¶10 Affirmed.

¶11 WELCH, CORN, GIBSON, DAVISON, JOHNSON, and O'NEAL, JJ., concur. HALLEY, V.C.J., dissents.

HALLEY, V.C.J. (dissenting).

¶1 I shall have to dissent in this case, because I am firmly of the opinion that both the findings of the trial court and the majority opinion are based on a misconception of the facts.

¶2 John E. Woodruff, Sr., filed a petition in bankruptcy under the Frazier-Lempke Act on January 13, 1942. On April 14, 1942, he amended his petition and asked to be declared a bankrupt under the general bankruptcy act, and on the same date, April 14, 1942, he was adjudged a bankrupt; and from that date on, anything that he acquired was not subject to the bankruptcy proceedings. The trial court was under the impression that he was responsible to the bankruptcy court until April 14, 1945, when it was said that he was discharged in bankruptcy. Even if he had not been discharged until 1945, the adjudication of bankruptcy reverts back to the time the petition is filed, and any property acquired after filing of petition in bankruptcy belongs to the bankrupt, free and clear of the bankruptcy proceedings; but certainly, in this case, when he was declared a bankrupt on April 14, 1942, anything he acquired after that time clearly was not subject to the bankruptcy proceedings, as we have previously said. See 8 C.J.S., Bankruptcy, §§ 70, 197, and 200. It is also the rule that property acquired after the filing of the petition in bankruptcy does not pass to the trustee. Id., Sec. 198. The property involved was acquired on July 10, 1944, more than two years after John E. Woodruff was adjudicated a bankrupt.

¶3 John E. Woodruff testified that he paid $2,100 for this property, $1,600 being his own money and $500 his son's money. There is no evidence in the record that E.E. Woodruff, the son, in whose name this five acres was held, had any claim to it other than as a partner. John E. Woodruff went ahead and made the improvements on the property, for which he claimed over $10,000. The son, in a deposition in this case, stated that he paid a very small amount toward purchasing the property, possibly $500. There is no testimony in the record to contravert the father's claim that he paid $2,100 for the property, $1,600 his own and $500 his son's, and that he got part of the money from a sister. Regardless of whether he did or did not, there is nothing in the record to contravert this testimony. He undoubtedly was making money after he was adjudged a bankrupt in 1942, and was entitled to use his earnings to purchase this property. His earnings were not subject to the bankruptcy proceedings, and he should not be charged with defrauding his creditors because he devoted his earnings after his adjudication in bankruptcy to his own personal ends. There is no justification in the record for the findings of fact of the trial judge as to the defrauding of creditors. There is nothing in the record to justify the statement in the majority opinion that the money spent for improvements on the property was furnished by the individual contributions of E.E. Woodruff; E.E. Woodruff never made any such statement, and there is nothing in the record to justify such a conclusion.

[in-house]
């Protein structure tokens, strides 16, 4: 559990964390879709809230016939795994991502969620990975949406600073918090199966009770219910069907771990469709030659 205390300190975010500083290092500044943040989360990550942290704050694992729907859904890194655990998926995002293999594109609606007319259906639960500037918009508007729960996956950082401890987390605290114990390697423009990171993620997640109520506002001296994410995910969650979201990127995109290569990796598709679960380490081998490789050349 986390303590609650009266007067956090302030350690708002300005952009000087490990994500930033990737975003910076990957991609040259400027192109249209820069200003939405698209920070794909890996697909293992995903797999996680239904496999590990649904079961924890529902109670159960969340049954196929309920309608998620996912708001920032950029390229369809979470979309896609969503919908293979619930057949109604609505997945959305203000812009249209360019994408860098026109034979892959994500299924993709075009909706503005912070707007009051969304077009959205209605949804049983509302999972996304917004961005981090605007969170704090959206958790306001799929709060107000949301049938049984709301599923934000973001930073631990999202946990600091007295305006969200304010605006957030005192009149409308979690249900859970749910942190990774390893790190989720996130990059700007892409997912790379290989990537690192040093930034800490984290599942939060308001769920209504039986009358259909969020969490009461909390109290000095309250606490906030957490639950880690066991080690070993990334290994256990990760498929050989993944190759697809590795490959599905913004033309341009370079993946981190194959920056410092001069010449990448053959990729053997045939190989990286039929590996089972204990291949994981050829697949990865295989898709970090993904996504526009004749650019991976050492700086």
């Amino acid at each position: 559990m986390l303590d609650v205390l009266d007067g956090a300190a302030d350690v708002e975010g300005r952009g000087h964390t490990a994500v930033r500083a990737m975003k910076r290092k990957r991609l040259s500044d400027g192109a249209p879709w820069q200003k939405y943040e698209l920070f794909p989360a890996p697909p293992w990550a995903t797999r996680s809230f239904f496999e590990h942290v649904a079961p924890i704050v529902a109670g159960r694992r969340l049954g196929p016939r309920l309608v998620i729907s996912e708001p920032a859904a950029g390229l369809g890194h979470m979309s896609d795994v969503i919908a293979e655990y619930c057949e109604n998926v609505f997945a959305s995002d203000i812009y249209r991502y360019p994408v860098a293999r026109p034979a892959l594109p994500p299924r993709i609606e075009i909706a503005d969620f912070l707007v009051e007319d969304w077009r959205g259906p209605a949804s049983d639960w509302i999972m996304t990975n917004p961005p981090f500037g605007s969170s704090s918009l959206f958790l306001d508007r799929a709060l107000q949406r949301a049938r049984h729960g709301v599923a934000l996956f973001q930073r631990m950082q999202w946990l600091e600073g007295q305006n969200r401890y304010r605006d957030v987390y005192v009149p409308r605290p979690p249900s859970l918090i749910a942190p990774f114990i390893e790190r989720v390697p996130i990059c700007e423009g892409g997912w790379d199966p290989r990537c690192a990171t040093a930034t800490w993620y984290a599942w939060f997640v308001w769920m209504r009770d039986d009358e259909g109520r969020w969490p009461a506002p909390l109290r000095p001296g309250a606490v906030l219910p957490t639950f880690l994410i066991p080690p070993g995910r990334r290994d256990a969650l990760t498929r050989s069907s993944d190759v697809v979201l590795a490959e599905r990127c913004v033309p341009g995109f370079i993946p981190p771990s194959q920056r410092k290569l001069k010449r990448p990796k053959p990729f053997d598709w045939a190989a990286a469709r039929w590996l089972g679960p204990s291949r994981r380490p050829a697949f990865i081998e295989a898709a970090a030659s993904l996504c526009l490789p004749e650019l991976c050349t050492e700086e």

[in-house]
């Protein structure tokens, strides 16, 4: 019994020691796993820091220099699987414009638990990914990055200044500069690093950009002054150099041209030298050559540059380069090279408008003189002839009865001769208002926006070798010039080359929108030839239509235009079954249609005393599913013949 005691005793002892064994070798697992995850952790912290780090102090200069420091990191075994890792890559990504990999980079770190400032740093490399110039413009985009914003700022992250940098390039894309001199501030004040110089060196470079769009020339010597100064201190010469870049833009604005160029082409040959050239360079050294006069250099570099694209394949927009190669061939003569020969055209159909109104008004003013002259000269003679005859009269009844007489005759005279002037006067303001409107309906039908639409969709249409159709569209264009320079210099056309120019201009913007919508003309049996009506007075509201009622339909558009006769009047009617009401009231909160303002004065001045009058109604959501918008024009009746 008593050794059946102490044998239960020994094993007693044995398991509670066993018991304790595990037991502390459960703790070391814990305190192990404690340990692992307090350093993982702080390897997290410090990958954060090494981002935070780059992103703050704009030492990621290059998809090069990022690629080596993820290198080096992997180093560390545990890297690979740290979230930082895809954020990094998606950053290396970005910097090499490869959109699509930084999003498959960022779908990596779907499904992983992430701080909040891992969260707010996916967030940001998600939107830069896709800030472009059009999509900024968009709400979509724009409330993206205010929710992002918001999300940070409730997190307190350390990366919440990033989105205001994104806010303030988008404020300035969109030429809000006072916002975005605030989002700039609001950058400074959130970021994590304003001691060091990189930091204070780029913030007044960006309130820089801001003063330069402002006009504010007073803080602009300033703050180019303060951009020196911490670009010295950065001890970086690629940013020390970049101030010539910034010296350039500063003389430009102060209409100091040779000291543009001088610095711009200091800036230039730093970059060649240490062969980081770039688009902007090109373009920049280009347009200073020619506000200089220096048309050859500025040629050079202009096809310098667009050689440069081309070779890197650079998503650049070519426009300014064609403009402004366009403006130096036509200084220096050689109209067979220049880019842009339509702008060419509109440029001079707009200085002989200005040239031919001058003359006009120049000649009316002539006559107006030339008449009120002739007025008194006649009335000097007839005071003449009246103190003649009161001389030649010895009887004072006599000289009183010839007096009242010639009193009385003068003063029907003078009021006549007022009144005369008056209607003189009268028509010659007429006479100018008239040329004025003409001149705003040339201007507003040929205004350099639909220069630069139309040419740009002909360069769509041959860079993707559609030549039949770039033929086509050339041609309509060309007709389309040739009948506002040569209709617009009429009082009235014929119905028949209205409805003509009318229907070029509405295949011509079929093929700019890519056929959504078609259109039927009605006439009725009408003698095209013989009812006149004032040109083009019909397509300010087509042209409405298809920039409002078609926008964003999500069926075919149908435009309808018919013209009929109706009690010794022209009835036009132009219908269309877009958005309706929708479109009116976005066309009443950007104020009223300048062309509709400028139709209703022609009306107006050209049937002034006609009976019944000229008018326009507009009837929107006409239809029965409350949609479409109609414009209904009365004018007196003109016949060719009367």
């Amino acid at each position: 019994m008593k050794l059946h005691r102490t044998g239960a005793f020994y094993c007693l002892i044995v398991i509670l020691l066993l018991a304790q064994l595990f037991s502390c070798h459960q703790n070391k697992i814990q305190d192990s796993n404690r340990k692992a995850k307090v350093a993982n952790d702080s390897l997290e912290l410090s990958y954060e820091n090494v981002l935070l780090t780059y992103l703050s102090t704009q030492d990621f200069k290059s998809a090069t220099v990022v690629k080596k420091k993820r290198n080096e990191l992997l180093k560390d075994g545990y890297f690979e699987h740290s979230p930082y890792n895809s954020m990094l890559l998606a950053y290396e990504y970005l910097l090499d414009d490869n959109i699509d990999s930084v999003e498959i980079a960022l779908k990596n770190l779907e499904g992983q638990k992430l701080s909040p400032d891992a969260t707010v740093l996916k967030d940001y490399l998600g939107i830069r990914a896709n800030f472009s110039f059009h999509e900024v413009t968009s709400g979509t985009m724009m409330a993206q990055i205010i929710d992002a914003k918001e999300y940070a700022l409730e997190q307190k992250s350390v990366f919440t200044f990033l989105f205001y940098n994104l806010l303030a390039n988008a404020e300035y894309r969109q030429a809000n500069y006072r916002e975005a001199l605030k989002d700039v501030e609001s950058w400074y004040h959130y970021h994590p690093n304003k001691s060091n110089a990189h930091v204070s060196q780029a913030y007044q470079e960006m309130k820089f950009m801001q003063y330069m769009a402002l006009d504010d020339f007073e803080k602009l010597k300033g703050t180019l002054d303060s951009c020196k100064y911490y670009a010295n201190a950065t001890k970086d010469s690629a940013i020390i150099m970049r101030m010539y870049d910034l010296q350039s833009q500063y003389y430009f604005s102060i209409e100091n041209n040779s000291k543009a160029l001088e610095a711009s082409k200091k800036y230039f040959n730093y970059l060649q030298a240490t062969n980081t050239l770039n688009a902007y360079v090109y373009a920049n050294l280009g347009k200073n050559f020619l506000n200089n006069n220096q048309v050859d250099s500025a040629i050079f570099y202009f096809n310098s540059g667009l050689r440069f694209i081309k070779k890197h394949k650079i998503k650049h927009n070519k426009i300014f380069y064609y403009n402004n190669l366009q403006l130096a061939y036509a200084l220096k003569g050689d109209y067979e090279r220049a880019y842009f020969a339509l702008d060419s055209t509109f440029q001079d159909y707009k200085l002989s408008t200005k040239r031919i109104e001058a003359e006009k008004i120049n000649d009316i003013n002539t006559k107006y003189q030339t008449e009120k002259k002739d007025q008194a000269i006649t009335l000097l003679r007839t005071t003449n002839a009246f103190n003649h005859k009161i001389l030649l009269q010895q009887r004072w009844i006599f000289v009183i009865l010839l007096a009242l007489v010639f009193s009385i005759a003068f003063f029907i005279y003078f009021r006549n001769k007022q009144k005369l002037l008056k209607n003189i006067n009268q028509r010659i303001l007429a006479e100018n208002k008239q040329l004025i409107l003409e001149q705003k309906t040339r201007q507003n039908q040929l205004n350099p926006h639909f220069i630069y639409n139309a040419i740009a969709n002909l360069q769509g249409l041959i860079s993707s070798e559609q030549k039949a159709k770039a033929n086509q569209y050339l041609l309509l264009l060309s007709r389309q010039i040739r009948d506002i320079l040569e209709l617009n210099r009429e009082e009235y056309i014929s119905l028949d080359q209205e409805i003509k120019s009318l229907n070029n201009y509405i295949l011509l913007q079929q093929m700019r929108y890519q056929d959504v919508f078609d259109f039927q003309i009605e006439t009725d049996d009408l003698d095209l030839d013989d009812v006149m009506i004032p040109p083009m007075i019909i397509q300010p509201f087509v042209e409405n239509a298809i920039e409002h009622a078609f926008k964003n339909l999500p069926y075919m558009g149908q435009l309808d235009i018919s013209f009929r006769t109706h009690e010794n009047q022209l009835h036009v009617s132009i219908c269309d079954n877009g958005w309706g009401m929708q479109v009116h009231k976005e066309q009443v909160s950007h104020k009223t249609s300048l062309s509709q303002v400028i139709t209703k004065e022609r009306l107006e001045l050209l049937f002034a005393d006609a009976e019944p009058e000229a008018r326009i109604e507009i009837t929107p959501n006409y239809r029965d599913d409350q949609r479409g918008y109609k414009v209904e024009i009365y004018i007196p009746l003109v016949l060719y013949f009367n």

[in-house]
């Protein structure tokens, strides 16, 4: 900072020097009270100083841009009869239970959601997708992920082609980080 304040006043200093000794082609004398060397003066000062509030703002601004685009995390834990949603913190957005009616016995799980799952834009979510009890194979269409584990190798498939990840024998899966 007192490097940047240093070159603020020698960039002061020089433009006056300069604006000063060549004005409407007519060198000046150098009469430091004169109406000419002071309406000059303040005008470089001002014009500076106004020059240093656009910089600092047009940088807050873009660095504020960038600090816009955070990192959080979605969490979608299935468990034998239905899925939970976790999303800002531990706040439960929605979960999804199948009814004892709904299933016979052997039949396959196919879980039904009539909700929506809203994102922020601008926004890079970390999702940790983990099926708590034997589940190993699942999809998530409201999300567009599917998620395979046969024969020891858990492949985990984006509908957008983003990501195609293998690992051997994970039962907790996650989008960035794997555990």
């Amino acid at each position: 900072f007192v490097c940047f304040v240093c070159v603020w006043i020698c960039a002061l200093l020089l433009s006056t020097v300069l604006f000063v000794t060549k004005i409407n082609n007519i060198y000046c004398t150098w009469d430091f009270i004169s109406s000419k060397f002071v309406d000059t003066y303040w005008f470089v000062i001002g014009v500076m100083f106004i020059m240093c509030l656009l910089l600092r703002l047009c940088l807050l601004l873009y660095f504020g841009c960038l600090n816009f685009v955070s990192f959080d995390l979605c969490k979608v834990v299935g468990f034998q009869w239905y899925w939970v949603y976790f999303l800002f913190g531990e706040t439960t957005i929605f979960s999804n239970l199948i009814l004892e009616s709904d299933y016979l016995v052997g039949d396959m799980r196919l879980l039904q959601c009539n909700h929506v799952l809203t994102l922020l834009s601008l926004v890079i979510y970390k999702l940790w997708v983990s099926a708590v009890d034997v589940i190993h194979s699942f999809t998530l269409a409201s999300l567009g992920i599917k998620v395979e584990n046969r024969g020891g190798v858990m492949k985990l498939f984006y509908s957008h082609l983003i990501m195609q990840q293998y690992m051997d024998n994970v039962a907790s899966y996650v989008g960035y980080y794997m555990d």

¶4 Any deed that E.E. Woodruff may have given to Mary E. Woodruff conveyed to her only such interest as E.E. Woodruff had in the property, subject to the lien of John E. Woodruff Sr. There was no occasion for John E. Woodruff, Sr., to put any claim in the bankruptcy proceedings against E.E. Woodruff, because this transaction had nothing to do with the bankruptcy proceedings.

¶5 The fact that John E. Woodruff, Sr., did not tell where the money came from with which he made the improvements is immaterial. This question was not asked on cross-examination. The fact that he was in the salvage business and other businesses is undisputed, and there is nothing in the record to show that he did not make his money from those businesses, and there was nothing to prevent his spending it in any way he chose. He paid for the improvements and was entitled to a lien in proportion to whatever share his partner, E.E. Woodruff, had in the property. There is nothing in the evidence to show that a penny of Mary E. Woodruff's money went into the property. There is nothing to show what E.E. Woodruff's interest in the salvage business was, and nothing to show that any of his money went into the improvements that were placed upon the property by his father.

¶6 In my opinion this case should be reversed, with instructions to the trial court to determine what the respective partnership interests of E.E. Woodruff and John E. Woodruff, Sr., were in the property involved in this suit - which, according to the record now before us, would be 5/21 interest in E.E. Woodruff and 16/21 interest in John E. Woodruff, Sr., - and the interest of E.E. Woodruff should be burdened with a lien for 5/21 of the value of the improvements placed upon the property by John E. Woodruff, Sr.

¶7 I dissent.